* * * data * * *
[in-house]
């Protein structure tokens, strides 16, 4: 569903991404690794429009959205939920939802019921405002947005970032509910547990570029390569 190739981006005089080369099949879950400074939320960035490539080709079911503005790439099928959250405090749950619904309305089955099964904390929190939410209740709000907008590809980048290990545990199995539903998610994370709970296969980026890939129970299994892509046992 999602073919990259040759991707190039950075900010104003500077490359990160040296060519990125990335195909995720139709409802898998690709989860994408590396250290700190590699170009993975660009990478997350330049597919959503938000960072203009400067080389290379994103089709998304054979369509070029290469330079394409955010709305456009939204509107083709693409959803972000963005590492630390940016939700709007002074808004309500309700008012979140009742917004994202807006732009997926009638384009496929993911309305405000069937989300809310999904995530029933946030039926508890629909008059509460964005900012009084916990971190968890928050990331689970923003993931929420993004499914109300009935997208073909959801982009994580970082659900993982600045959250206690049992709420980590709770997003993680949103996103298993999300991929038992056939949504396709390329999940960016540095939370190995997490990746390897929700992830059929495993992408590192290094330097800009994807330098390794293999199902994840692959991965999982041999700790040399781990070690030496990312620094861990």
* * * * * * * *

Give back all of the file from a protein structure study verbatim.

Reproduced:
[in-house]
């Protein structure tokens, strides 16, 4: 569903991404690794429009959205939920939802019921405002947005970032509910547990570029390569 190739981006005089080369099949879950400074939320960035490539080709079911503005790439099928959250405090749950619904309305089955099964904390929190939410209740709000907008590809980048290990545990199995539903998610994370709970296969980026890939129970299994892509046992 999602073919990259040759991707190039950075900010104003500077490359990160040296060519990125990335195909995720139709409802898998690709989860994408590396250290700190590699170009993975660009990478997350330049597919959503938000960072203009400067080389290379994103089709998304054979369509070029290469330079394409955010709305456009939204509107083709693409959803972000963005590492630390940016939700709007002074808004309500309700008012979140009742917004994202807006732009997926009638384009496929993911309305405000069937989300809310999904995530029933946030039926508890629909008059509460964005900012009084916990971190968890928050990331689970923003993931929420993004499914109300009935997208073909959801982009994580970082659900993982600045959250206690049992709420980590709770997003993680949103996103298993999300991929038992056939949504396709390329999940960016540095939370190995997490990746390897929700992830059929495993992408590192290094330097800009994807330098390794293999199902994840692959991965999982041999700790040399781990070690030496990312620094861990």